More Coal to Be Exported

China will control its coal output at around 950 million tons and continue to encourage its coal exports this year, said Shi Wanpeng, vice-minister of the State Economic and Trade Commission.

At the same time, the country will continue to close down small and illegal coal mines and help those large and medium-sized coal enterprises to make up the deficit and start making profits.

The remarks were made at the All China Coal-ordering Fair, which began Monday in Yantai, a coastal city in east China's Shandong Province.

The fair is being held to make arrangements for the production, storage, transportation and sale of coal, allocating coal effectively around the country. It is sponsored annually by six ministries and commissions.

At the opening ceremony, the number of representatives reached 1,000. It is expected that more than 20,000 people from all over the country will take part in the 15-day event.

Participants are expected to make deals with their business partners in Yantai and place their coal orders for the year.

Zhang Guobao, vice-minister of the State Development Planning Commission, said both coal supply and demand went up in 2000 thanks to steady economic growth.

China produced 957 million tons of coal last year, 473 million tons less than in 1998. The decrease, mainly attributed to the State's control of the industry, led to the fortuitous increase in the price of coal last year. Statistics show that the closing of small coal mines has led to a decline in production of 300 million tons in recent years.

Three years ago, most coal enterprises were having a hard time because of the low price of coal.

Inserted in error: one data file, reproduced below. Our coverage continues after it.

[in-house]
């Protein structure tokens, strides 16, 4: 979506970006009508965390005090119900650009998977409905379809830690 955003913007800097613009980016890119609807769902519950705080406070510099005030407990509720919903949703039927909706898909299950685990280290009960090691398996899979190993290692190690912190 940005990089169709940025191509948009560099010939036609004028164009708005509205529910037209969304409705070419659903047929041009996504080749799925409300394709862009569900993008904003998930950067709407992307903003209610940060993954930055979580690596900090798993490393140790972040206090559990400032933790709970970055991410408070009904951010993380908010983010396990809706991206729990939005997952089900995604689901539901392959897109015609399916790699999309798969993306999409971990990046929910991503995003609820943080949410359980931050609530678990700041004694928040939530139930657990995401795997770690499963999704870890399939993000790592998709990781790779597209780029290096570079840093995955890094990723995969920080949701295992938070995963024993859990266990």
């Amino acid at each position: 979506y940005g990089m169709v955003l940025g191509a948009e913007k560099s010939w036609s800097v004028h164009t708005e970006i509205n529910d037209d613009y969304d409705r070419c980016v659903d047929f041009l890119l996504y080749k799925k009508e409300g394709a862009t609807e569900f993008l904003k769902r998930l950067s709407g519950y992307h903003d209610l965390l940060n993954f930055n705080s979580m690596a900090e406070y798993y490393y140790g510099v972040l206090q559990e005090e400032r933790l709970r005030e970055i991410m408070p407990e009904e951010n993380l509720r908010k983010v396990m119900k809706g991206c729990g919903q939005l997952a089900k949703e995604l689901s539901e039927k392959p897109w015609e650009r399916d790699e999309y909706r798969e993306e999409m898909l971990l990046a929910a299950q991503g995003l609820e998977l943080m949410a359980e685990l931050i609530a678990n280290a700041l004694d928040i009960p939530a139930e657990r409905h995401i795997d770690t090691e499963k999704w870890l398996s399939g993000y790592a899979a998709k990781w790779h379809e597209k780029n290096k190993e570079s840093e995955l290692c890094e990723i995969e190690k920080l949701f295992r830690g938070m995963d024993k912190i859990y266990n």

In 1999, the country started to close down small and unregistered coal mines, at the same time imposing production limits on large and medium-sized coal ones.

The country exported 58.8 million tons of coal last year, a big increase from 1999. Zhang said the rise in the price of oil in the world and the economic recovery of Southeast Asian countries led to a increase in coal demand last year. This year, China plans to export 63 million tons of coal, adding 5 million tons to last year's figure.

Zhang also said China would put more capital into the development of coal technology. He said coal-liquefying technology had been listed as one of the 12 major things needing development during the country's 10th Five Year Plan (2001-2005).

Last year, China imported 70 million tons of crude oil, making the country the third largest oil importer in the world. In 1993, the country became a net importer rather than an exporter of oil. The country has not discovered any large oilfields in recent years, and as such, oil imports will continue to increase as the country's economy marches forward, Zhang said.

The use of coal instead of oil, especially in its vapourized and liquefied forms, is one way of relieving the country's hunger for energy, Zhang said, especially as coal in China is much cheaper than it is in most other countries.

(China Daily 02/06/2001)

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